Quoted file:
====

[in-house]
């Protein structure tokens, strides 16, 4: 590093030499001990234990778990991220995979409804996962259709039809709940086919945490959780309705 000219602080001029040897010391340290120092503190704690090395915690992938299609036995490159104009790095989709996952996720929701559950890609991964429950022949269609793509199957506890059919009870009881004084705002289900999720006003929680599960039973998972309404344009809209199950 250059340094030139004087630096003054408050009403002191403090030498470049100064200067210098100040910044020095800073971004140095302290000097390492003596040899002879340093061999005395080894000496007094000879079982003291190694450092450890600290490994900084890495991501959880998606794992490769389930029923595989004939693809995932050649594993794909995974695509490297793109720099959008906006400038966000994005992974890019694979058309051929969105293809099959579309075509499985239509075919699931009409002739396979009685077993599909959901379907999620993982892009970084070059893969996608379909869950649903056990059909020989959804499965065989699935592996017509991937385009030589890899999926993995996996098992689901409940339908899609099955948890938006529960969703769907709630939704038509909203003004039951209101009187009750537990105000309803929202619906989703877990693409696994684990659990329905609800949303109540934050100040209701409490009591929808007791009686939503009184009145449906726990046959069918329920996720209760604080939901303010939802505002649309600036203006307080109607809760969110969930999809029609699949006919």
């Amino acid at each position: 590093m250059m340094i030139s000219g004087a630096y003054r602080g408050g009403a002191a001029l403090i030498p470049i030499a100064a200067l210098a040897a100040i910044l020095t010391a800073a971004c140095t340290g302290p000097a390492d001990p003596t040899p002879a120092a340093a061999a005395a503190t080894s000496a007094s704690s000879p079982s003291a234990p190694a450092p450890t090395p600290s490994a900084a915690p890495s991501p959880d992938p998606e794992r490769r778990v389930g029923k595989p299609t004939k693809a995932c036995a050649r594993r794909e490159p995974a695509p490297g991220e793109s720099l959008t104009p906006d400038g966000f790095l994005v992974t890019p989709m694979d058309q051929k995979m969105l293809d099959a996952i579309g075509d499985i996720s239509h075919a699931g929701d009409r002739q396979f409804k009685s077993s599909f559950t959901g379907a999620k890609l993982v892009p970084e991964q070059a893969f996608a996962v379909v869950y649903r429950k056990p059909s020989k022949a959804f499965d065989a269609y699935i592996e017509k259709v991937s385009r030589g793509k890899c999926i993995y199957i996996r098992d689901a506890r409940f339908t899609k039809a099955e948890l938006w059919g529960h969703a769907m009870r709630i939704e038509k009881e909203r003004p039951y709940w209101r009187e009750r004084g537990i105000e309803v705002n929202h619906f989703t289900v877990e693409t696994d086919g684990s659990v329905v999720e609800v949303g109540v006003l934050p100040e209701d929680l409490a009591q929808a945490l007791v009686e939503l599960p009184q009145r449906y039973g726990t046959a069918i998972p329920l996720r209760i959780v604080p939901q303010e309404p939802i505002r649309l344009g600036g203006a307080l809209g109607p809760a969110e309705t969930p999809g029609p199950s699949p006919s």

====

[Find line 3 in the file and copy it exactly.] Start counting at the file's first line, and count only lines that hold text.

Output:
């Amino acid at each position: 590093m250059m340094i030139s000219g004087a630096y003054r602080g408050g009403a002191a001029l403090i030498p470049i030499a100064a200067l210098a040897a100040i910044l020095t010391a800073a971004c140095t340290g302290p000097a390492d001990p003596t040899p002879a120092a340093a061999a005395a503190t080894s000496a007094s704690s000879p079982s003291a234990p190694a450092p450890t090395p600290s490994a900084a915690p890495s991501p959880d992938p998606e794992r490769r778990v389930g029923k595989p299609t004939k693809a995932c036995a050649r594993r794909e490159p995974a695509p490297g991220e793109s720099l959008t104009p906006d400038g966000f790095l994005v992974t890019p989709m694979d058309q051929k995979m969105l293809d099959a996952i579309g075509d499985i996720s239509h075919a699931g929701d009409r002739q396979f409804k009685s077993s599909f559950t959901g379907a999620k890609l993982v892009p970084e991964q070059a893969f996608a996962v379909v869950y649903r429950k056990p059909s020989k022949a959804f499965d065989a269609y699935i592996e017509k259709v991937s385009r030589g793509k890899c999926i993995y199957i996996r098992d689901a506890r409940f339908t899609k039809a099955e948890l938006w059919g529960h969703a769907m009870r709630i939704e038509k009881e909203r003004p039951y709940w209101r009187e009750r004084g537990i105000e309803v705002n929202h619906f989703t289900v877990e693409t696994d086919g684990s659990v329905v999720e609800v949303g109540v006003l934050p100040e209701d929680l409490a009591q929808a945490l007791v009686e939503l599960p009184q009145r449906y039973g726990t046959a069918i998972p329920l996720r209760i959780v604080p939901q303010e309404p939802i505002r649309l344009g600036g203006a307080l809209g109607p809760a969110e309705t969930p999809g029609p199950s699949p006919s």